Another 2nd Commandment Question: Crosses (stemming from another thread)

Discussion in 'The Law of God' started by Romans922, May 26, 2009.

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  1. Romans922

    Romans922 Puritan Board Professor

    Kalawine said the following here and thought it needed it's own thread.

    Are you in violation of the 2nd commandment if you wear, make (to wear or for your steeple), enjoying seeing, etc. crosses?
  2. PresbyDane

    PresbyDane Puritanboard Doctor

  3. Theognome

    Theognome Burrito Bill

    To me, this is kinda like the snake in the wilderness- look upon it and live.

  4. Whitefield

    Whitefield Puritan Board Junior

  5. Houston E.

    Houston E. Puritan Board Freshman

    No, unless it becomes an object of worship.
    i.e. it's used to focus upon, envisioning Christ upon it, etc..
  6. py3ak

    py3ak They're stalling and plotting against me Staff Member

    Wouldn't the question for the Reformed be, what warrant is there for using the cross as a religious symbol?

    Subsidiary to that, is it a good idea to turn an instrument of torture into something as superficial as a personal ornament or a bumper sticker?
  7. reformedminister

    reformedminister Puritan Board Sophomore

    Last edited: May 26, 2009
  8. Whitefield

    Whitefield Puritan Board Junior

    Not all Reformed need a warrant to use a religious symbol. The question was "does it violate the 2nd commmandment?"

    And I would not consider a cross on the steeple (the original reference in the parent post) something superficial. As to the "instrument of torture", it is also the "instrument of my redemption."
  9. Romans922

    Romans922 Puritan Board Professor

    Where's Kalawine to describe what he means here?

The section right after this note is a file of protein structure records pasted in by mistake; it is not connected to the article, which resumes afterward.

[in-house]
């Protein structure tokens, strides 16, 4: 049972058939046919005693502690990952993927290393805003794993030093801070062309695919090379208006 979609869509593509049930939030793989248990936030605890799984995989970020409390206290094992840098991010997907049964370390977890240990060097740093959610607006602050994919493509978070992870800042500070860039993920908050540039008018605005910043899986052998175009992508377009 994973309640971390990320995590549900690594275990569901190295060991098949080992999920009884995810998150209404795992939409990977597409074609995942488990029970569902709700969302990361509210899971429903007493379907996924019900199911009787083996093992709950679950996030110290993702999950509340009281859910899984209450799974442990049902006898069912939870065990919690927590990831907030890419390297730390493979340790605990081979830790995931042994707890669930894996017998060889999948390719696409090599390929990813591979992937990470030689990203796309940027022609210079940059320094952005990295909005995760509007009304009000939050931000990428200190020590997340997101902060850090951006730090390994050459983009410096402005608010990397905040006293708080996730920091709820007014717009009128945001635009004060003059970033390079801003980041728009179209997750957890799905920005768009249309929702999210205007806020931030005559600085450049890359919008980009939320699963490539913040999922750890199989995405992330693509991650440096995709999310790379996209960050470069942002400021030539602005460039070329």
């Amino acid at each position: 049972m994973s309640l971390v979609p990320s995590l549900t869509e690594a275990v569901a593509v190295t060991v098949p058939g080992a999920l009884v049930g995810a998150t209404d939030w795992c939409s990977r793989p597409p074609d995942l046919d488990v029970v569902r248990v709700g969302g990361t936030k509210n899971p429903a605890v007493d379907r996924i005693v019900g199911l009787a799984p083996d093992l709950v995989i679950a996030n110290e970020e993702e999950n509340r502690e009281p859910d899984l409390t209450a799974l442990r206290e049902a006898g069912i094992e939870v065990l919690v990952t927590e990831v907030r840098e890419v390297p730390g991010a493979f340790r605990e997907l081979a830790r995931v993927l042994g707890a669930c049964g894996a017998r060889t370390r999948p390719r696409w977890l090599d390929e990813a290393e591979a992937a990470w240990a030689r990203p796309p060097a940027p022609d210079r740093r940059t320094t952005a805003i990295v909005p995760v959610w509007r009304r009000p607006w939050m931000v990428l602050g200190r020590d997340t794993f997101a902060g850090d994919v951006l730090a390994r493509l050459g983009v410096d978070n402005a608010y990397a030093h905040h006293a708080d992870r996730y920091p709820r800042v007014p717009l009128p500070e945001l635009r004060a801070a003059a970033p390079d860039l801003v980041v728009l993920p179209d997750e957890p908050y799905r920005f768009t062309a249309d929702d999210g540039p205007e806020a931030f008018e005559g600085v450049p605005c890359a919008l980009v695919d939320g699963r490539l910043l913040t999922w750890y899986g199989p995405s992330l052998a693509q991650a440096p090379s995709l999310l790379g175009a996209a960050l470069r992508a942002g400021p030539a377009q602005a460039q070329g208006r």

10. Joseph Scibbe

    Joseph Scibbe Puritan Board Junior

    I would say no, as long as the cross as wood is not worshiped. I wear a cross concealed on my uniform to daily remind me that I am crucified with Christ.

    Plus, Jesus did say to "take up your cross" so we should all carry one around with us.......
  11. jwithnell

    jwithnell Moderator Staff Member

    I'd hate to get into a legalistic quagmire that it's OK to use a cross here, but not there, and only if it ....

    That said, I am uncomfortable with the symbol, particularly when it is paraded around like it is to be worshiped, used in a superstitious way (think vampire movies), or as a personal decoration.

    One possible use comes in distinguishing something from the non-Christian --for example in military cemeteries it is often used to mark the grave of someone who wants to identify herself as Christian. As we move further away from a Christian populace, it may be useful on buildings too ... I've spent a few fire assignments in Utah, and found myself running my eyes up steeples hoping to see a cross there rather than the pointy tip of a Mormon edifice.
  12. Whitefield

    Whitefield Puritan Board Junior

    And your chaplain wears one unconcealed on his uniform every day.
  13. wturri78